Jesus though the King of all Kings, didn’t come down to earth in the way we might have expected him to. The Immortal and Eternal King came down in the form of a baby born in humble circumstances. The picture of Christmas is a picture of humility. Many are talking of the difficulties we will have this year and it is true; it will be a sad time for those who have lost loved ones; it will be a lonely time for those isolated; there will not be so many at the parties; it will be a humble event and perhaps a little more like what it represents.
Jesus was born into a line of kings which we are reminding ourselves about in Matthew’s opener:
“Hezekiah the father of Manasseh, Manasseh the father of Amon, Amon the father of Josiah, and Josiah the father of Jeconiahand his brothers at the time of the exile to Babylon.” (Matthew 1 v 10-11)
Throughout the genealogy we see kings who humbled themselves before God and others who didn’t.
He was 12 years of age when he became king and his reign lasted 55 years in Jerusalem. In that time he became the cruellest of kings. Every type of perversion Manasseh practiced and promoted. The evil he committed is described in 2 Chronicles 33 and it is horrific. The Chronicler says ‘The Lord spoke to Manasseh and his people, but they paid no attention.” (33:10) The erecting of the Asherah pole in the Temple where God had promised that Israel would not be taken from the land so long as they ‘do everything that I commanded concerning all the laws, decrees and ordinances given through Moses’ (v8) was a final spit in the face of God. Manasseh and God’s Word appeared to be a million miles apart. Yet God’s Word was closer than he realised and God’s judgment fell on Manasseh just as God had said it would. He was taken into Babylon humiliated with a hook in his nose and shackles around his feet. And yet it was in his distress that his heart began to turn back to God and mercy fell on him. God can still be found in the dungeons of life. God brought him back and Manasseh reformed the nation from its perverse ways.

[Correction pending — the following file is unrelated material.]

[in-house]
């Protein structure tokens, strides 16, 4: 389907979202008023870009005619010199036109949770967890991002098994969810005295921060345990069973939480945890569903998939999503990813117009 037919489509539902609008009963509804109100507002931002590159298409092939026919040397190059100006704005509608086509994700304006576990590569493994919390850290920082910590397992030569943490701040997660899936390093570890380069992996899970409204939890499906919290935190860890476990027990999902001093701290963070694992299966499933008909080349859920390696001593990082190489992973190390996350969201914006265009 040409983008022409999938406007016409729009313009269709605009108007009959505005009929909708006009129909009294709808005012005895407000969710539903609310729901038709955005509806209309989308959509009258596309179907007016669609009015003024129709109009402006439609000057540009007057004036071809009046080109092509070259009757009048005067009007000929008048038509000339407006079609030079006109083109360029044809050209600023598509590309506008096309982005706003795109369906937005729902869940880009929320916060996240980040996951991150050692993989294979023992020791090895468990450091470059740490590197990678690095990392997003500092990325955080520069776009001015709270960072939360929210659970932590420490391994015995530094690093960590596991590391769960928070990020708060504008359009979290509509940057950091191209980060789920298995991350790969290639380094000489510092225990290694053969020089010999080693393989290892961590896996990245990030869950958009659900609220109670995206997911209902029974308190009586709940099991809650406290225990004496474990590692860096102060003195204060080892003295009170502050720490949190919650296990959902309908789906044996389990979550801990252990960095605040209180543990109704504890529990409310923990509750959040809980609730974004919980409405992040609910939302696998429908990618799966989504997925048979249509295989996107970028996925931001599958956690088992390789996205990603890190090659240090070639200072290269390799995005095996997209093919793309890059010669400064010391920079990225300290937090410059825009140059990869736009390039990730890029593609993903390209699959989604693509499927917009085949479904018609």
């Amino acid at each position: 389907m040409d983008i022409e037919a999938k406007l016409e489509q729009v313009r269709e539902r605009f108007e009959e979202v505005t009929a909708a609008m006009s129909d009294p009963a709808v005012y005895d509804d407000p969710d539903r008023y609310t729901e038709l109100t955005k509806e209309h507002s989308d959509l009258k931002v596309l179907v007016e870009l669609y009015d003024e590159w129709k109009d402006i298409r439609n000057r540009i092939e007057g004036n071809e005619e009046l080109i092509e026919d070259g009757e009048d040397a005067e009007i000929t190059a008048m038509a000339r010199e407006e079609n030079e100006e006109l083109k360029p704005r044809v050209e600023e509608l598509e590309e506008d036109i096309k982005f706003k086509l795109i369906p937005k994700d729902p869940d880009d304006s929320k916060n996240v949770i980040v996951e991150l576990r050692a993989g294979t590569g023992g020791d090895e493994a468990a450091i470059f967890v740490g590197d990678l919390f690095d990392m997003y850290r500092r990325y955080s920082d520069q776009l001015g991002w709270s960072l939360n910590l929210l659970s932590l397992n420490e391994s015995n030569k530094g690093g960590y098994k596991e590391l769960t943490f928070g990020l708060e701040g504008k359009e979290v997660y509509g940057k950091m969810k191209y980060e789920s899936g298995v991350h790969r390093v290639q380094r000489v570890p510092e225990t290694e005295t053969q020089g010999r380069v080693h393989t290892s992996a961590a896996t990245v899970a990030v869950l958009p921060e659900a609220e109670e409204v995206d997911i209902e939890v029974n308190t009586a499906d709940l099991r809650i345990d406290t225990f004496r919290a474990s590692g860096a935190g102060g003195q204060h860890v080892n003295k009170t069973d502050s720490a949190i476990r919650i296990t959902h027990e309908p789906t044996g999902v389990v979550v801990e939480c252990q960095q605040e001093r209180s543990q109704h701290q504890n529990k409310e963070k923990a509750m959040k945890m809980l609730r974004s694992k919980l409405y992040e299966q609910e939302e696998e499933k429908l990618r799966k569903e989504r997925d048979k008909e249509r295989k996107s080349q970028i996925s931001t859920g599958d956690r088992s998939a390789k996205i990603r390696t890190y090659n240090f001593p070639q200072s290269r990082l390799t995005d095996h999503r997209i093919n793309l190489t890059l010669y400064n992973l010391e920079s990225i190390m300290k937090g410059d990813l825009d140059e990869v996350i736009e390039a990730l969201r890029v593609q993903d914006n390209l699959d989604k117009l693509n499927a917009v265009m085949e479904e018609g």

Manasseh had humbled himself and started many reforms but it never impacted his son. Amon was like the early Manasseh in terms of being an arrogant and evil king. The Chronicler says in 33:22 ‘Unlike his father he did not humble himself before the Lord.’ His reign was short. His closest loyal officials showed they were not who he thought they were and killed him. All that is written about him is to be found according to 2 Kings 21:25 ‘in the book of the annals of the kings of Judah’. This historical book is lost just as Amon was. Lost and forgotten. His chance to humble himself gone.
It was in his 18th year as king and as the temple repairs were still going on that a book had been found excavated from underneath the rubble. This book was not the historical annals of the kings. It was so much more than that. It was the book of the Law of Moses, most probably Deuteronomy.
Josiah was known for being the reforming king. But this find was the greatest event of his life. What was his response? The humbling of himself before the Lord.
2 Chronicles 34:27 “Because your heart was responsive and you humbled yourself before God when you heard what he spoke against this place and its people, and because you humbled yourself before me and tore your robes and wept in my presence, I have heard you, declares the Lord.”
Kings who lived by God’s Word in humility and Kings who ignored God’s Word at their peril. That’s what happened in the family line of Jesus as they waited for the Word to arrive.
What place have you given the Bible in your life?
The Jews always stand when the Torah is lifted up. When it is carried around the congregation they turn towards it but it is never touched. In the 16th century a Jewish mystic described the Torah in this way, “When one carries holy books, one should act as though one is carrying the clothes of the king before the king” (Sefer Reshit Hokhmah).
If a Torah book falls to the ground by accident then many Jews will fast or will give money and not just the person who accidentally dropped it but even someone who witnessed the fall.
Muslims perform a ritual washing of their face, hands and feet before they read the Qur’an which is wrapped in cloth. They learn parts of it by heart with the goal to be able to recite the entire Qur’an and take the title Hafiz.
I have seen in other nations of the world the Bible being handled by Christians in a reverent way. Often kept in a high place of the home or church and wrapped in a beautiful cloth. If it falls to the floor it is picked up, kissed and placed carefully back on the high shelf.
The kings teach us that God’s Word should not be ignored or lost. For when we humble ourselves before it and allow the Bible to read through our lives then God will be leading us into His blessing. The Bible is our defence and our guide.